What Is An Nft? Why Buy Nfts? Are There Any Downsides?

In the first quarter of this year, NFTs have been a hot topic - emerging from the cryptocurrency ecosystem into the mainstream. It is, however, a relatively new technology. As a result, a level of confusion can be forgiven - the relationship between consumers, NFTs, cryptocurrencies, and the blockchain is complex. A further level of complexity is added when the technology is applied to the art market, allowing collectors to purchase works in a completely new way. 


Digital collage of 5,000 images by graphic designer Beeple 


Before we examine the impact that NFTs have on the art market, it's probably wise to outline exactly what an NFT is, how they're created, purchased, and secured. An NFT, or non-fungible token, is a unique, irreplaceable token that is applied to a digital asset in order to certify its ownership. Think of them as an ownership record tied to a specific file that can't be edited or changed due to blockchain technology. Most NFTs exist on the Etherum blockchain, tied to the cryptocurrency, and in return - most NFTs are purchased using cryptocurrency. 

Grimes ' War Nymph' Collection.


NFTs have been used to sell all kinds of digital assets, from music to files, tweets, digital trading cards, avatars, in-game accessories, and much more. However, most of the hype surrounds the application to digital art. Recent sales in the space have included $390,000 for a video clip by the musician Grimes, $6.6 million for a video made by the artist Beeple and $69m for a static work called 'The First 5000 Days' also by Beeple. The latter was sold by Christie's, surpassing the sale price of works by seminal artists such as Monet, Banksy, and Basquiat. As Beeple told The Verge, "I do view this as the next chapter of art history, now there is a way to collect digital art." 



It's a good question, there isn't anything to stop someone from simply saving a version of the digital file and owning the same work. In the cases above, the buyer is granted an mp4, mov, or JPEG file after purchase. The files themselves aren't necessarily unique but the ownership entry on the blockchain ledger tied to the NFT is. For collectors, the chance to own a slice of history in the digital art space is appealing - there may also be online applications for the NFTs in the future: use in digital galleries, VR spaces, or even within video games.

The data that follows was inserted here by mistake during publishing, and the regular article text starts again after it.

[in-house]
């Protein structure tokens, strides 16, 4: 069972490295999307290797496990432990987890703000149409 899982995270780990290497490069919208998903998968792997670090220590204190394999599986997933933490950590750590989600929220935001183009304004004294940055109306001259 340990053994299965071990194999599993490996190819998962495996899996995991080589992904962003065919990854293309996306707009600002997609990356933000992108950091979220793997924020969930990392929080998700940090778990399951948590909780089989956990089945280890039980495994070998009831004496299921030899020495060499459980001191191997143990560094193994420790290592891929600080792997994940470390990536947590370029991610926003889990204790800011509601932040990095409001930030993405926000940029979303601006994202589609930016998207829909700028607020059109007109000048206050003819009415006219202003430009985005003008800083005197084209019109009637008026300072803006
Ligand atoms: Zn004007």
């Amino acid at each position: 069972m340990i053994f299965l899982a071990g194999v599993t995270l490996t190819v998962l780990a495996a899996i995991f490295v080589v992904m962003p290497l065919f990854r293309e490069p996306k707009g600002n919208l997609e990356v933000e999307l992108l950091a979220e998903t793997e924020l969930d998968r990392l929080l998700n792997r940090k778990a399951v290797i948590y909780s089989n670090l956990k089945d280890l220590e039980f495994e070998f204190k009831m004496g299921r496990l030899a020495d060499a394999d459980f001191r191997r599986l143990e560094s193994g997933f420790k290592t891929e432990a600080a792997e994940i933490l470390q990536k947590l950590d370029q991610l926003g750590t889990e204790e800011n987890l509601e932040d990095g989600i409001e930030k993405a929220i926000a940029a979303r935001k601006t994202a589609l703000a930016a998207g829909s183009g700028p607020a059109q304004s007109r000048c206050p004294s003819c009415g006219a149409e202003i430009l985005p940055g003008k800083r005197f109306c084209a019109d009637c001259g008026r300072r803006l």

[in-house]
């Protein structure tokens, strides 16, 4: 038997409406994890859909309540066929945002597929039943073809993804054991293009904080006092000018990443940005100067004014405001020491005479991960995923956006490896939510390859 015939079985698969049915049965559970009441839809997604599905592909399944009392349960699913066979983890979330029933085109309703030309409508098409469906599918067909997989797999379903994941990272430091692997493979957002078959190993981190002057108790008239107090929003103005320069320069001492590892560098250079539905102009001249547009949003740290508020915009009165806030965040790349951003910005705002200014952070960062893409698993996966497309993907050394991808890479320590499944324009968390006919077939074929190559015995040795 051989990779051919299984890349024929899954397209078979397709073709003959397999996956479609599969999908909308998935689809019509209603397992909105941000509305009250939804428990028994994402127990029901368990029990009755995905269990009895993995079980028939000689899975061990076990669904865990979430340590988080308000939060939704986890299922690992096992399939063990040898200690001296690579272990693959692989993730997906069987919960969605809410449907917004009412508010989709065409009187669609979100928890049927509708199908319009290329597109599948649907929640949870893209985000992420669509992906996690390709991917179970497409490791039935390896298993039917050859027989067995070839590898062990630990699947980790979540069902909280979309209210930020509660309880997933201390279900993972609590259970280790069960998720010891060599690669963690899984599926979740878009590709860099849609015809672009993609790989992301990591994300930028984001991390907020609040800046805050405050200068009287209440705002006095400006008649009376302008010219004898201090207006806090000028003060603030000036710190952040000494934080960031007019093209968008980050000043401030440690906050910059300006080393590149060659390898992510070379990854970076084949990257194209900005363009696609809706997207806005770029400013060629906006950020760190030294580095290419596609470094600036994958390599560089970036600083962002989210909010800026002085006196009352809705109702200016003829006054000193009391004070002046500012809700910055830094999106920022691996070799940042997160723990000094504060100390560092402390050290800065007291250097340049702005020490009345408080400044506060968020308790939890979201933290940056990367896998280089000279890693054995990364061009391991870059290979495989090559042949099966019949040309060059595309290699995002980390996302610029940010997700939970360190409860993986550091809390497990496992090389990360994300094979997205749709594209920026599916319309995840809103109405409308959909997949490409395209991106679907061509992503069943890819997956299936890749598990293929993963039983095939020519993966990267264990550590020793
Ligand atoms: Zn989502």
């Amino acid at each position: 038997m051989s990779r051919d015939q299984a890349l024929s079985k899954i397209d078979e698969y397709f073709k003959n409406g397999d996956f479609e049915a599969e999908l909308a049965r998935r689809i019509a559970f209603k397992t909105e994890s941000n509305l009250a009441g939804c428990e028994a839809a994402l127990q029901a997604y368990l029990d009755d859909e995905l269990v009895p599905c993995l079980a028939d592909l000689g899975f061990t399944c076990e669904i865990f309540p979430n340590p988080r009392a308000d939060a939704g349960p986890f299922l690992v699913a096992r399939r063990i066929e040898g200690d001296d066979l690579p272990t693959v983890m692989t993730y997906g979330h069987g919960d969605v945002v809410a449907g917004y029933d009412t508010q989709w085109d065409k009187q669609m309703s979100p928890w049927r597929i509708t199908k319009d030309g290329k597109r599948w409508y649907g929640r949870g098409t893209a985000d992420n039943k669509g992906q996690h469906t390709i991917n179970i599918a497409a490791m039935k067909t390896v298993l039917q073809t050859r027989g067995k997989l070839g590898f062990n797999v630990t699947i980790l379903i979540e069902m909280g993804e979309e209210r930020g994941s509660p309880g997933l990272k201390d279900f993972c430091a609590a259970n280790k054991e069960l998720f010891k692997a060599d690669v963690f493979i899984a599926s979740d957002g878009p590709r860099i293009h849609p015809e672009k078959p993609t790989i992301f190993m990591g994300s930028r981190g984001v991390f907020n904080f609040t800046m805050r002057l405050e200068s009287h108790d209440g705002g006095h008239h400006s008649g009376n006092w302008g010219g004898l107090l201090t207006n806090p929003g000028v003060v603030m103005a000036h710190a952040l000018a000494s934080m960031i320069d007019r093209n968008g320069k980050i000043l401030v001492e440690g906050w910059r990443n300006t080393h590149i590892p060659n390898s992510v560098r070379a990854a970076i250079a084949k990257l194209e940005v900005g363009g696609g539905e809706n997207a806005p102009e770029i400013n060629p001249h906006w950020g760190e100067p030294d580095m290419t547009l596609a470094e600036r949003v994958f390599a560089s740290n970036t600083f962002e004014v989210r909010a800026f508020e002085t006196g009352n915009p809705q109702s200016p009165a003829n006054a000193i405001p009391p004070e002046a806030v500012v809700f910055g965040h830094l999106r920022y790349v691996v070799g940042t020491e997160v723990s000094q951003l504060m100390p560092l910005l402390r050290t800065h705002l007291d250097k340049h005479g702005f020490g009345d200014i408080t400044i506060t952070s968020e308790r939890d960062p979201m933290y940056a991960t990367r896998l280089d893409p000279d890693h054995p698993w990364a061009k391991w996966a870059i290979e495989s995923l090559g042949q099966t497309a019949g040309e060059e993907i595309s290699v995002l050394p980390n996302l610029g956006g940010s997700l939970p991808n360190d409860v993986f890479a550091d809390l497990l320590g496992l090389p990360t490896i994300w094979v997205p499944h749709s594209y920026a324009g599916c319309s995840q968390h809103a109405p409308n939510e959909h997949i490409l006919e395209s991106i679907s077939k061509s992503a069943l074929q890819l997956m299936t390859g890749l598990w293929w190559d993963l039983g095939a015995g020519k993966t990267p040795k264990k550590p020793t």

There is also the consideration that NFTs are valuable in the same way as any other speculative asset, even physical art, many collectors are buying up NFTs in the hope that their value will rise in the future - as an investment. 


For fans of digital art, it clears a pathway to support their favourite creators whilst retaining a clear ownership trail that was impossible to verify before this point. NFTs, on the whole, are more affordable than prints, limited editions and original physical works - allowing buyers to develop a significant digital collection. During the auction process, the artist may confer certain rights to the successful bidder such as permission to print one physical copy, the right to display the work in certain digital spaces (social networks for example) or even the ability to profit from future sales of any associated physical work. The work can even be fractionalised, with the buyer selling off small ownership percentages, verified by the blockchain. 

Lotus Train by deadmau5 and Mad Dog Jones